There are a range of ways of exploring a landscape to look for natural resources. These exploration methods, most of which have been used for decades, are rigorously regulated and clearly outlined by government. Any company looking for natural resources is expected to adhere to these regulations, and Dalradian is deeply committed to ensuring that our methods of exploration conform to the highest standards. In every case, when we are exploring a landscape for its mineral capacity, we ensure that we do so with the full permission and knowledge of the land owner and within the regulations.
Dalradian currently holds prospecting licenses for a number of areas. The licences are issued by the Department for Economy (DfE) and run for a period of 6 years. Under the terms of these licences, our company can search for a range of different minerals using a variety of exploration methods. Each year, we must submit a plan to the government outlining work to be done in the coming year and then at the end of the year, we report back on the actual work done and results.
All of this reporting and oversight is required to keep the licences in good standing. Many of the current licence holdings are a result of promotion by the Northern Ireland government of a geographical survey called the Tellus Project. The project was run from 2004-2007 across NI to promote investment in mineral development and exploration. Below are a range of common prospecting methods, which are and have been utilised by Dalradian and at the end of this article is a link to the relevant government guidance. In all cases, the prospecting is carried out under DfE licence and with the consent of the landowner. Landowners are invited to be present when drilling is taking place.
Stream sediment sampling – Samples of fine sediment are collected from streams, and placed into a sieve over a bucket, the fine sediment is then sent to the laboratory to be analysed for a range of separate elements Including precious and base metals. Nitrates, phosphates, etc. are not tested for.
Soil Sampling – this is carried out under a DfE prospecting licence and with the permission of landowners. The soil is collected using a handheld auger, a corkscrew like device that reaches down around 1.5 – 2 metres into the earth. A very small sample of the soil is then sent away for analysis. An auger is a simple device, gardeners use a version to plant out seedlings.
Deep over burden sampling – this is very similar to soil sampling, the main difference being that a hand-held petroldriven auger is used to drill down deeper into the subsoil and gravel that lies just above bedrock. Small samples are collected and analysed. Petrol augers are sometimes used by ice fishermen or climatologists to drill small holes into permanent ice.
Drilling – This method allows DGL to collect the deepest samples of rock, typically creating boreholes around 400 metres deep. The diameter of the holes are around 5cm to 10cm. The material produced from drilling, rock core, is logged and sent for analysis of the elements that are present in the rock. The rigs used by our contractors are very similar to those used by farmers drilling borehole water wells. The drilling compound has a footprint of about 10 metres by 10 metres. Water used to help lubricate the drill is contained within a closed-loop system, capturing all fluids and requiring no discharge into the local waterways. Water is either recycled within the closed-loop or sent to a treatment plant by tanker.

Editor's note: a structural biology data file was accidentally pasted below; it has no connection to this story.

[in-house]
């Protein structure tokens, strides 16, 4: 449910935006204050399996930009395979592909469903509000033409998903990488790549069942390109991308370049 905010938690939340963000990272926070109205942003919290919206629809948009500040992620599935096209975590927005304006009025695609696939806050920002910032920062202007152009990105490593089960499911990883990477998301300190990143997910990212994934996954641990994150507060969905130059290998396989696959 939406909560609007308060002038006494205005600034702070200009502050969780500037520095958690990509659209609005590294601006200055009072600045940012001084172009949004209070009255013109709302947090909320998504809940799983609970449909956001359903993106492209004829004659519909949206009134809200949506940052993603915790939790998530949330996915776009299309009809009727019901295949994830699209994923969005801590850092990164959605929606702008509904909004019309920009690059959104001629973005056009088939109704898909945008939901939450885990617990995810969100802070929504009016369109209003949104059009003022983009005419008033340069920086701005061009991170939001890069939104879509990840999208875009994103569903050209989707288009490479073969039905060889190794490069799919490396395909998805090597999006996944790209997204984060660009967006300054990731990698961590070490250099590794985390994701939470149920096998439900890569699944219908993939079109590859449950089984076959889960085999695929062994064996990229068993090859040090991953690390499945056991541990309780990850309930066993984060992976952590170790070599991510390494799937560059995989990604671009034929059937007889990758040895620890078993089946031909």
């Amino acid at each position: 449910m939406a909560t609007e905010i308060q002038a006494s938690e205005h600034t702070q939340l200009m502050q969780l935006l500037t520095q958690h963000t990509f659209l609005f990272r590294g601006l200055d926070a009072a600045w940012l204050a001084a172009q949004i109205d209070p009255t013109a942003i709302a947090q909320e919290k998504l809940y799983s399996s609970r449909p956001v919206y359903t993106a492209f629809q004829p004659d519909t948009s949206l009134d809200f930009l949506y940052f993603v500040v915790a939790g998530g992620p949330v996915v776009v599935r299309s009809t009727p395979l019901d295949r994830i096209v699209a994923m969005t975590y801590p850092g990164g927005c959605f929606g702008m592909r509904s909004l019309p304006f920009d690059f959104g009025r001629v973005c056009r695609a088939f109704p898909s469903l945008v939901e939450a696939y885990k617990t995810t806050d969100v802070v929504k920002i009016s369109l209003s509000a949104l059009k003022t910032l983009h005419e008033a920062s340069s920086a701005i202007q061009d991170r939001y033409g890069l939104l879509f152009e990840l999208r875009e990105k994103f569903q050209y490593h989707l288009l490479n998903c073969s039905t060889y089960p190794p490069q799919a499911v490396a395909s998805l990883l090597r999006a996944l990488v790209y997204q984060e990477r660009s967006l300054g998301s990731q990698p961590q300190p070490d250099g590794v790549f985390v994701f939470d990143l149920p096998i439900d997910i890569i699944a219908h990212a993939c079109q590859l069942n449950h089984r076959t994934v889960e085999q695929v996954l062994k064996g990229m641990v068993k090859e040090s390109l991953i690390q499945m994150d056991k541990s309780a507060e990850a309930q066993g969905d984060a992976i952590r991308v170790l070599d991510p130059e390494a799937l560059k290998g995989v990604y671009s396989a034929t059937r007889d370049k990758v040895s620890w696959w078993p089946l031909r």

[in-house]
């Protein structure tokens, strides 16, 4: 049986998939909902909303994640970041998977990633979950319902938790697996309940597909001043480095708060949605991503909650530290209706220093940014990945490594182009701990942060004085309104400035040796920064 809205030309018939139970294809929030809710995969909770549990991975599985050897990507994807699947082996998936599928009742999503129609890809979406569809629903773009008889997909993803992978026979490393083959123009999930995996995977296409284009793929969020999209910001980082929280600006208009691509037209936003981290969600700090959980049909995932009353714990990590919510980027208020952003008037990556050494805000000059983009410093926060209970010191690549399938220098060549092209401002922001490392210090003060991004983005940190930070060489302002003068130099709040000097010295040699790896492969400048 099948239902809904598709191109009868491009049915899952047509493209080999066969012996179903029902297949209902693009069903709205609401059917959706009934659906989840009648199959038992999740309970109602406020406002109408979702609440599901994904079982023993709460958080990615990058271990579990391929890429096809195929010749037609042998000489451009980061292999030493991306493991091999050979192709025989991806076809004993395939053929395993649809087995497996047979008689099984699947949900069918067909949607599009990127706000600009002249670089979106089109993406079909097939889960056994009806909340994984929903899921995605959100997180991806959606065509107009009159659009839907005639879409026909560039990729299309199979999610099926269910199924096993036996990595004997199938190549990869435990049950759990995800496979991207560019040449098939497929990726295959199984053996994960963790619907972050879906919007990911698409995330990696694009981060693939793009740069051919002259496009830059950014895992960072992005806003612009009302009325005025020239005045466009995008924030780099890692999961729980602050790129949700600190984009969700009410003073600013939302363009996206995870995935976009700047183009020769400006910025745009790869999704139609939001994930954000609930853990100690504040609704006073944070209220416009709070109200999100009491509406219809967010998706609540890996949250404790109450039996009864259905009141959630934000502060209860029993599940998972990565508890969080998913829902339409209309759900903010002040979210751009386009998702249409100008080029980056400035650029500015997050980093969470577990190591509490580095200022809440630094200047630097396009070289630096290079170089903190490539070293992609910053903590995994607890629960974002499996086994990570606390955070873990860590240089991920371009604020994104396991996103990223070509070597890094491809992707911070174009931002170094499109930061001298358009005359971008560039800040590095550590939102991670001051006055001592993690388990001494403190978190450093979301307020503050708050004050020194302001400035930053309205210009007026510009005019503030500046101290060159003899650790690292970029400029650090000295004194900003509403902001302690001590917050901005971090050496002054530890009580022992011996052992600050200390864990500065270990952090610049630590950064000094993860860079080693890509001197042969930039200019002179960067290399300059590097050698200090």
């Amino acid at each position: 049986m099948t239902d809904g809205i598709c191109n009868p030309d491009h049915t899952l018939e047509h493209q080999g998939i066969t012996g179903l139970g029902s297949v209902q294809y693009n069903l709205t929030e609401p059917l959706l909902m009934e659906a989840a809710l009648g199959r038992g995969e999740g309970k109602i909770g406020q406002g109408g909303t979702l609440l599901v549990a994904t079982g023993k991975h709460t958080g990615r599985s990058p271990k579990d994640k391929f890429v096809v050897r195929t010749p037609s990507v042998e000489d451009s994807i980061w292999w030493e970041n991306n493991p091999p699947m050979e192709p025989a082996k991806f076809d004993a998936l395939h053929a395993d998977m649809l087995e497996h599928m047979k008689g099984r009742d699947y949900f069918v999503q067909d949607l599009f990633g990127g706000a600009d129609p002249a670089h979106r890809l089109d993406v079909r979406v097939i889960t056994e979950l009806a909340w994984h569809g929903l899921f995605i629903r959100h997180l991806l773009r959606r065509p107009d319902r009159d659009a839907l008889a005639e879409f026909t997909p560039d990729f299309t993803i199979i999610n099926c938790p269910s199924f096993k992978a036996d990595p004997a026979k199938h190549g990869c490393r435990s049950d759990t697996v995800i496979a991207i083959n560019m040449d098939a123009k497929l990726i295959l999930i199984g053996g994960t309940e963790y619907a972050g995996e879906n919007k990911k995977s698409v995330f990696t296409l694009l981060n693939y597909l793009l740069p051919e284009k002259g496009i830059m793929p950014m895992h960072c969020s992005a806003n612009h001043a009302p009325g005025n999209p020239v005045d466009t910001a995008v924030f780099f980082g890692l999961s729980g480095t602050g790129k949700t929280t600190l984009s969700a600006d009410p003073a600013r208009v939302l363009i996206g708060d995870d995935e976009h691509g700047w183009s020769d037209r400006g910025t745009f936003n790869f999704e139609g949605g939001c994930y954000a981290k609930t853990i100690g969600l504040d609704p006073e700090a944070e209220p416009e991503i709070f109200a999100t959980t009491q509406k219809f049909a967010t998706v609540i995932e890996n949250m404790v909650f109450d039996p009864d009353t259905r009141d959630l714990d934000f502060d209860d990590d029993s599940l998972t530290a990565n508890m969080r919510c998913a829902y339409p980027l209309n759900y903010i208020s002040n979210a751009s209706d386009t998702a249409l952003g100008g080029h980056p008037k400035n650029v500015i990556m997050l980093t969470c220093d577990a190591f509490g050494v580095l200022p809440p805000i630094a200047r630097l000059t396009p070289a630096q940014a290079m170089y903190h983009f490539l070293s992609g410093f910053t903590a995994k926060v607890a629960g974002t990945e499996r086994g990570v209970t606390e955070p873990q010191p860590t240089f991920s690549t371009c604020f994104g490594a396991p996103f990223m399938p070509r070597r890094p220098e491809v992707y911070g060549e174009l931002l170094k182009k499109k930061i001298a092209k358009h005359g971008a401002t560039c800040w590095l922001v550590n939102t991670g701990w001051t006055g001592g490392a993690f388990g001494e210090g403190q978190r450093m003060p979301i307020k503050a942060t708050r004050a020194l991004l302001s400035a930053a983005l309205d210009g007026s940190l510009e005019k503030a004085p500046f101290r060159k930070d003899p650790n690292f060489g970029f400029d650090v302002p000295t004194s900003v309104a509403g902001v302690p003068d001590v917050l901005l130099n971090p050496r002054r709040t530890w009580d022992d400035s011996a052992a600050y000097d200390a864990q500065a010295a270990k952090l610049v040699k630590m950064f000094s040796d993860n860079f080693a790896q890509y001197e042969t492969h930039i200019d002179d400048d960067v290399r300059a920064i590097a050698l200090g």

Prior to drilling, an environmental review is undertaken, by competent persons, to ensure that all relevant environmental matters are considered. This is documented and submitted to the local council as part of the Permitted Development Regulations. The council will typically share this documentation with the Northern Ireland Environment Agency to ensure that all appropriate environmental regulations and designations are respected. The company also notify both the DfE and Health and Safety Executive of the drill hole locations, direction and depth. The drill sites and access tracks are constructed from large wooden planks or alternatively stone is laid down upon a non-permeable liner. All of these materials are removed and the land restored once drilling has been completed. The drill holes are also closed or “plugged” after the core has been removed.
Most exploration has a tiny environmental footprint. Drilling is the only method commonly used by Dalradian that uses equipment that is not hand-held. We are proud of our drilling record, having drilled over 500 holes, removing some 150 kilometres of rock core. This work has allowed us to determine the amount of gold and silver in the Curraghinalt deposit and to grow the resource to over 6,000,000 ounces of gold. Last week we celebrated a milestone in the company’s history, when we reached three years Lost Time Incidents (LTI) free. Dalradian, as we have made clear throughout all of our presentations, publications and advertorials is deeply committed to ensuring that we can deliver and develop our mining project with the absolute minimum disruption to the local and regional population, to the highest environmental and regulatory standards. If you want to see for yourself, come and visit us, like more than 1,200 people have so far. You can also read a summary of the regulations and exploration methods for yourself by using the links below from DfE publications.
SPONSORED CONTENT BY: DALRADIAN GOLD